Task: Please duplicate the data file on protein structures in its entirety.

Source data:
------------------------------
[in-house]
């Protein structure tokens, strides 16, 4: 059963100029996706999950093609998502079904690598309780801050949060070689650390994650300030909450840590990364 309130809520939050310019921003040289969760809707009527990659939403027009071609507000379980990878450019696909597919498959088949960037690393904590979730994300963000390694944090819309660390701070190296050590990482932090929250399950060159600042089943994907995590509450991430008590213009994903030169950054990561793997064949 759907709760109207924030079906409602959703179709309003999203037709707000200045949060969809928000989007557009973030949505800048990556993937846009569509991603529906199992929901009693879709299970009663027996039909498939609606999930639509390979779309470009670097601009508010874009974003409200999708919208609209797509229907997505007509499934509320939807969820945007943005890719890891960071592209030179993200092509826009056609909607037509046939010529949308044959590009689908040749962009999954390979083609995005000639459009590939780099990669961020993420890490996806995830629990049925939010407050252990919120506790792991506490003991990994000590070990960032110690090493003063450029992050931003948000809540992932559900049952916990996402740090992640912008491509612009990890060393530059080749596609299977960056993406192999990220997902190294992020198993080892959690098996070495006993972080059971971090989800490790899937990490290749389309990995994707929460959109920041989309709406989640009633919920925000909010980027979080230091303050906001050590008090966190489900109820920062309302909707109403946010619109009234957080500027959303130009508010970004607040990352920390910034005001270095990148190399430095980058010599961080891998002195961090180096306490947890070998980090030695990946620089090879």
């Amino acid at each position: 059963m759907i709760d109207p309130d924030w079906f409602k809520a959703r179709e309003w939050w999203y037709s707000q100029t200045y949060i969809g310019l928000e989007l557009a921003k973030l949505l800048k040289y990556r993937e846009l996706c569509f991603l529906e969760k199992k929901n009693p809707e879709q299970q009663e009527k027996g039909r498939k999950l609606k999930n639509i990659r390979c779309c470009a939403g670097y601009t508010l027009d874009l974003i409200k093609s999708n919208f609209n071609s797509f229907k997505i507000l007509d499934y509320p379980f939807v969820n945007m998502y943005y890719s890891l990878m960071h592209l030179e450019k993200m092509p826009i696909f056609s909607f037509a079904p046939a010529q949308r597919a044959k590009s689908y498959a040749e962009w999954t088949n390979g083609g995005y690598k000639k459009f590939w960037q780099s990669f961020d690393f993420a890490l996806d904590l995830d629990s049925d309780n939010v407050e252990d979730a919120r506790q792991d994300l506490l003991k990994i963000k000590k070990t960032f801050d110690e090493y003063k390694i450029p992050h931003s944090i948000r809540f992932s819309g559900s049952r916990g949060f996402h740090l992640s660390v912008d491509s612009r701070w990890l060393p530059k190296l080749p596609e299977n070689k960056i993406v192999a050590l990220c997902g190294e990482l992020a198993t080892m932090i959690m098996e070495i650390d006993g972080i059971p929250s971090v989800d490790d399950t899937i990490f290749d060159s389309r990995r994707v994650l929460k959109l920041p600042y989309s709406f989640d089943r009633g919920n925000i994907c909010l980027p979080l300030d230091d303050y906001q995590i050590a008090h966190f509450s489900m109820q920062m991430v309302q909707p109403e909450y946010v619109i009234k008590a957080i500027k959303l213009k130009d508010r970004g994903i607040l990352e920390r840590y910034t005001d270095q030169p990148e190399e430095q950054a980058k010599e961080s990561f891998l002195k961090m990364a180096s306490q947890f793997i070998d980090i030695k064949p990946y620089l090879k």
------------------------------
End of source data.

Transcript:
[in-house]
């Protein structure tokens, strides 16, 4: 059963100029996706999950093609998502079904690598309780801050949060070689650390994650300030909450840590990364 309130809520939050310019921003040289969760809707009527990659939403027009071609507000379980990878450019696909597919498959088949960037690393904590979730994300963000390694944090819309660390701070190296050590990482932090929250399950060159600042089943994907995590509450991430008590213009994903030169950054990561793997064949 759907709760109207924030079906409602959703179709309003999203037709707000200045949060969809928000989007557009973030949505800048990556993937846009569509991603529906199992929901009693879709299970009663027996039909498939609606999930639509390979779309470009670097601009508010874009974003409200999708919208609209797509229907997505007509499934509320939807969820945007943005890719890891960071592209030179993200092509826009056609909607037509046939010529949308044959590009689908040749962009999954390979083609995005000639459009590939780099990669961020993420890490996806995830629990049925939010407050252990919120506790792991506490003991990994000590070990960032110690090493003063450029992050931003948000809540992932559900049952916990996402740090992640912008491509612009990890060393530059080749596609299977960056993406192999990220997902190294992020198993080892959690098996070495006993972080059971971090989800490790899937990490290749389309990995994707929460959109920041989309709406989640009633919920925000909010980027979080230091303050906001050590008090966190489900109820920062309302909707109403946010619109009234957080500027959303130009508010970004607040990352920390910034005001270095990148190399430095980058010599961080891998002195961090180096306490947890070998980090030695990946620089090879």
């Amino acid at each position: 059963m759907i709760d109207p309130d924030w079906f409602k809520a959703r179709e309003w939050w999203y037709s707000q100029t200045y949060i969809g310019l928000e989007l557009a921003k973030l949505l800048k040289y990556r993937e846009l996706c569509f991603l529906e969760k199992k929901n009693p809707e879709q299970q009663e009527k027996g039909r498939k999950l609606k999930n639509i990659r390979c779309c470009a939403g670097y601009t508010l027009d874009l974003i409200k093609s999708n919208f609209n071609s797509f229907k997505i507000l007509d499934y509320p379980f939807v969820n945007m998502y943005y890719s890891l990878m960071h592209l030179e450019k993200m092509p826009i696909f056609s909607f037509a079904p046939a010529q949308r597919a044959k590009s689908y498959a040749e962009w999954t088949n390979g083609g995005y690598k000639k459009f590939w960037q780099s990669f961020d690393f993420a890490l996806d904590l995830d629990s049925d309780n939010v407050e252990d979730a919120r506790q792991d994300l506490l003991k990994i963000k000590k070990t960032f801050d110690e090493y003063k390694i450029p992050h931003s944090i948000r809540f992932s819309g559900s049952r916990g949060f996402h740090l992640s660390v912008d491509s612009r701070w990890l060393p530059k190296l080749p596609e299977n070689k960056i993406v192999a050590l990220c997902g190294e990482l992020a198993t080892m932090i959690m098996e070495i650390d006993g972080i059971p929250s971090v989800d490790d399950t899937i990490f290749d060159s389309r990995r994707v994650l929460k959109l920041p600042y989309s709406f989640d089943r009633g919920n925000i994907c909010l980027p979080l300030d230091d303050y906001q995590i050590a008090h966190f509450s489900m109820q920062m991430v309302q909707p109403e909450y946010v619109i009234k008590a957080i500027k959303l213009k130009d508010r970004g994903i607040l990352e920390r840590y910034t005001d270095q030169p990148e190399e430095q950054a980058k010599e961080s990561f891998l002195k961090m990364a180096s306490q947890f793997i070998d980090i030695k064949p990946y620089l090879k």